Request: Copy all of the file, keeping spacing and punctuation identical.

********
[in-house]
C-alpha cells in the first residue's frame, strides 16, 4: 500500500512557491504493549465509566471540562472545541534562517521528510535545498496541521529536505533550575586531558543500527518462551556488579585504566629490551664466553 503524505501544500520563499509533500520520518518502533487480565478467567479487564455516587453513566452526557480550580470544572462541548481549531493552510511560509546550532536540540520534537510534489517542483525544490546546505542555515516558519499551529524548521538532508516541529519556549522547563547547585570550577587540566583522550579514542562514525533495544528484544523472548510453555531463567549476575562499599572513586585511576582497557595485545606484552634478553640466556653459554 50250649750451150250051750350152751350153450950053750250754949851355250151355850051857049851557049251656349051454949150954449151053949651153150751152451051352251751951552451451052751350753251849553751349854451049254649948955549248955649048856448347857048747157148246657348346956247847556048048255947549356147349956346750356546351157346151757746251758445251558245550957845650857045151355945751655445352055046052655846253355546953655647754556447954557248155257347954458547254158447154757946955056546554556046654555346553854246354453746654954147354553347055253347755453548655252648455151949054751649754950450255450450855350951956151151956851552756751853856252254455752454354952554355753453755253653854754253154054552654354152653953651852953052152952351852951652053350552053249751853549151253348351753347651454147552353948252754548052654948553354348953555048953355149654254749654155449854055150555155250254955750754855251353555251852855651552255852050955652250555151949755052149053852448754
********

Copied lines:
[in-house]
C-alpha cells in the first residue's frame, strides 16, 4: 500500500512557491504493549465509566471540562472545541534562517521528510535545498496541521529536505533550575586531558543500527518462551556488579585504566629490551664466553 503524505501544500520563499509533500520520518518502533487480565478467567479487564455516587453513566452526557480550580470544572462541548481549531493552510511560509546550532536540540520534537510534489517542483525544490546546505542555515516558519499551529524548521538532508516541529519556549522547563547547585570550577587540566583522550579514542562514525533495544528484544523472548510453555531463567549476575562499599572513586585511576582497557595485545606484552634478553640466556653459554 50250649750451150250051750350152751350153450950053750250754949851355250151355850051857049851557049251656349051454949150954449151053949651153150751152451051352251751951552451451052751350753251849553751349854451049254649948955549248955649048856448347857048747157148246657348346956247847556048048255947549356147349956346750356546351157346151757746251758445251558245550957845650857045151355945751655445352055046052655846253355546953655647754556447954557248155257347954458547254158447154757946955056546554556046654555346553854246354453746654954147354553347055253347755453548655252648455151949054751649754950450255450450855350951956151151956851552756751853856252254455752454354952554355753453755253653854754253154054552654354152653953651852953052152952351852951652053350552053249751853549151253348351753347651454147552353948252754548052654948553354348953555048953355149654254749654155449854055150555155250254955750754855251353555251852855651552255852050955652250555151949755052149053852448754